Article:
1936 Olympic basketball: quirky ball on a dirt court
The 1930s were a lot of things to a lot of people, many of them involved with the depression, racketeering, kidnapping, and worse. But among the good things the '30s gave us were social security, frozen foods, experimental TV, the five-day workweek, and unemployment insurance.
It was also the decade when the 1936 Olympics were held in Berlin, and the first time a sport invented ay an American (Dr. James Naismith) became an official part of the Games. The sport, of course, was basketball, with the United States beating Canada outdoors, 19-8, in a driving rainstorm on a dirt court for the Gold Medal!
The 1984 Los Angeles Olympic Organizing Committee woke up the echoes of that triumph recently by inviting several members of the 1936 US team to L.A. for a press conference. Actually, they were the guests of the Converse Rubber Company , which manufactured the high-top canvas sneakers they wore in the Berlin Games and has been equipping US Olympic basketball teams with their footwear ever since.
After a series of elimination tournaments around the country, the Universal Pictures (Hollywood) AAU team and the McPherson (Kan.) Globe Oilers met in a one-game playoff to see which would go. Part of the incentive was an all-expense trip to Germany, plus $2 a day for incidentals.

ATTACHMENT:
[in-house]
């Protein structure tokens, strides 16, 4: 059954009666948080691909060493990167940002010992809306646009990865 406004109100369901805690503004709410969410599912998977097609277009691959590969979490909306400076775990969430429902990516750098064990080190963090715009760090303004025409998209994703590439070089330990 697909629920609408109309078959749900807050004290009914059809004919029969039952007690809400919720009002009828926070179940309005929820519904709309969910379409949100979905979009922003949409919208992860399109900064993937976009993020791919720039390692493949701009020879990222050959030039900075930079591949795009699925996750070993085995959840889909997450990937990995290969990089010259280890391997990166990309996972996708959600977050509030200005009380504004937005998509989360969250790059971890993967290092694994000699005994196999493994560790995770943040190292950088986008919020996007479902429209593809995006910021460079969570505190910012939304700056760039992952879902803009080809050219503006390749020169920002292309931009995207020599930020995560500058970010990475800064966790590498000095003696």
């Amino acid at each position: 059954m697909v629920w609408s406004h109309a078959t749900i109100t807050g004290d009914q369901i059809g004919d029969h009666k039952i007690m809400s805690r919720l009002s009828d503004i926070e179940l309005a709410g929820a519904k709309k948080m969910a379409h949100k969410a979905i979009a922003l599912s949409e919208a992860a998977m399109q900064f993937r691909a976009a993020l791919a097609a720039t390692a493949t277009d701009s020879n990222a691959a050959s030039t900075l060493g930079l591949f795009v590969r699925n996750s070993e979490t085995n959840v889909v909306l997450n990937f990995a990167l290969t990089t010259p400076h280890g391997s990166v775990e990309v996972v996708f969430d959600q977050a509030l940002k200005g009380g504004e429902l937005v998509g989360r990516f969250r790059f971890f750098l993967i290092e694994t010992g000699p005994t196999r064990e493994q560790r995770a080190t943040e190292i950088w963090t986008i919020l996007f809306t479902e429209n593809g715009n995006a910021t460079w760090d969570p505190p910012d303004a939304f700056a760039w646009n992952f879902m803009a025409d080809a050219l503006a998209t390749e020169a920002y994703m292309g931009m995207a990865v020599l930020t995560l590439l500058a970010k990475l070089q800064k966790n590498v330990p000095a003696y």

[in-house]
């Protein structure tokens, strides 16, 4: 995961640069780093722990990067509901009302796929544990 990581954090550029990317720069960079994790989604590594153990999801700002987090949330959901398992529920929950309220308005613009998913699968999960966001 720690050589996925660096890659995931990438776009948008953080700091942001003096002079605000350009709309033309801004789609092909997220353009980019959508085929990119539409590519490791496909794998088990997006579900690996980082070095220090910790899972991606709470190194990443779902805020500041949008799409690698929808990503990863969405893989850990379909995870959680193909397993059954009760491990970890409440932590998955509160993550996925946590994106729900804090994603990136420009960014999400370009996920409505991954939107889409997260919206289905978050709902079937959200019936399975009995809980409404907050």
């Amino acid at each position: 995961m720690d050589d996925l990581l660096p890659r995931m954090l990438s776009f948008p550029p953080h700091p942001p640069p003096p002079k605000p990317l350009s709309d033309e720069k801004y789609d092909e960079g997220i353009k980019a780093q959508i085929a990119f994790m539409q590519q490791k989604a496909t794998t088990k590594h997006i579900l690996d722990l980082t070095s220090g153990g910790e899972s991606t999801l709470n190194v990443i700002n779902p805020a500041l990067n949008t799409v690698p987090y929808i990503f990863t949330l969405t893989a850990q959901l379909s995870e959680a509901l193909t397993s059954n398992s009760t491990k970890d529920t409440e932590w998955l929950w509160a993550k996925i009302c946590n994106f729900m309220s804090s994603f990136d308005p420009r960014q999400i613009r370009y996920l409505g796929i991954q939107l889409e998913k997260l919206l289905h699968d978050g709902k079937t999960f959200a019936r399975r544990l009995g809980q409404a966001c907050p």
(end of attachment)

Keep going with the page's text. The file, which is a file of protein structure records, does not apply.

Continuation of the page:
Even though Universal won 44-43, it was decided that the squad would be even stronger if several members of the Oilers were added to the US team. Of the seven-man squad that eventually emerged (plus coach Jim Needles of the University of San Francisco and his assistant, Gene Johnson), Bill Wheatley of the Oilers was named captain.
What comes next is basically Bill Wheatley's story, what he saw, heard, and felt in Berlin that summer.
"Since the Germans didn't know anything about basketball and had no team in the Games, our sport to them was just something to get out of the way as fast as possible. We played all our games outdoors on a dirt-packed court because there were no suitable facilities inside.
"The court was regulation size and we had wooden backboards that were OK," Bill continued. "But the way I remember it, the two referees we always got spoke only German. At least that's the way it was in our championship game against Canada.
"The ball was a lot bigger and heavier than the ones they have today, and there was a slit on one side where you put in the bladder. No matter how tight you laced up that opening with rawhide, there was no way to make that ball perfectly round.